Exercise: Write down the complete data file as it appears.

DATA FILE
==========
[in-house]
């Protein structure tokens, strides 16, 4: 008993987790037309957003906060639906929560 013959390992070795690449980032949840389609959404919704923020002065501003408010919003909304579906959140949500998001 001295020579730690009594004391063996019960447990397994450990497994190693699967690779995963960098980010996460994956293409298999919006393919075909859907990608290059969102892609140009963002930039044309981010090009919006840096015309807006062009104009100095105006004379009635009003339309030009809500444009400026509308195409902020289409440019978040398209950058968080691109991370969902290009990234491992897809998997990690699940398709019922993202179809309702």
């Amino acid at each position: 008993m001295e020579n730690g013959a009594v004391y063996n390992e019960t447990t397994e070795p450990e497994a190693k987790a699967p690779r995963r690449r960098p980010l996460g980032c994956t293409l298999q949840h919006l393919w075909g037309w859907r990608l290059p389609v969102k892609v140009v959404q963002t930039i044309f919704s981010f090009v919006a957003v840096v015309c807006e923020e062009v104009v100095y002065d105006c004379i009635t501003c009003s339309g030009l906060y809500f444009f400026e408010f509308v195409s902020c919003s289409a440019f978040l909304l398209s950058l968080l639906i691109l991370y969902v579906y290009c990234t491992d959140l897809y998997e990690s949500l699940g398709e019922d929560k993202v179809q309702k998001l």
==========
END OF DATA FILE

[in-house]
């Protein structure tokens, strides 16, 4: 008993987790037309957003906060639906929560 013959390992070795690449980032949840389609959404919704923020002065501003408010919003909304579906959140949500998001 001295020579730690009594004391063996019960447990397994450990497994190693699967690779995963960098980010996460994956293409298999919006393919075909859907990608290059969102892609140009963002930039044309981010090009919006840096015309807006062009104009100095105006004379009635009003339309030009809500444009400026509308195409902020289409440019978040398209950058968080691109991370969902290009990234491992897809998997990690699940398709019922993202179809309702």
């Amino acid at each position: 008993m001295e020579n730690g013959a009594v004391y063996n390992e019960t447990t397994e070795p450990e497994a190693k987790a699967p690779r995963r690449r960098p980010l996460g980032c994956t293409l298999q949840h919006l393919w075909g037309w859907r990608l290059p389609v969102k892609v140009v959404q963002t930039i044309f919704s981010f090009v919006a957003v840096v015309c807006e923020e062009v104009v100095y002065d105006c004379i009635t501003c009003s339309g030009l906060y809500f444009f400026e408010f509308v195409s902020c919003s289409a440019f978040l909304l398209s950058l968080l639906i691109l991370y969902v579906y290009c990234t491992d959140l897809y998997e990690s949500l699940g398709e019922d929560k993202v179809q309702k998001l």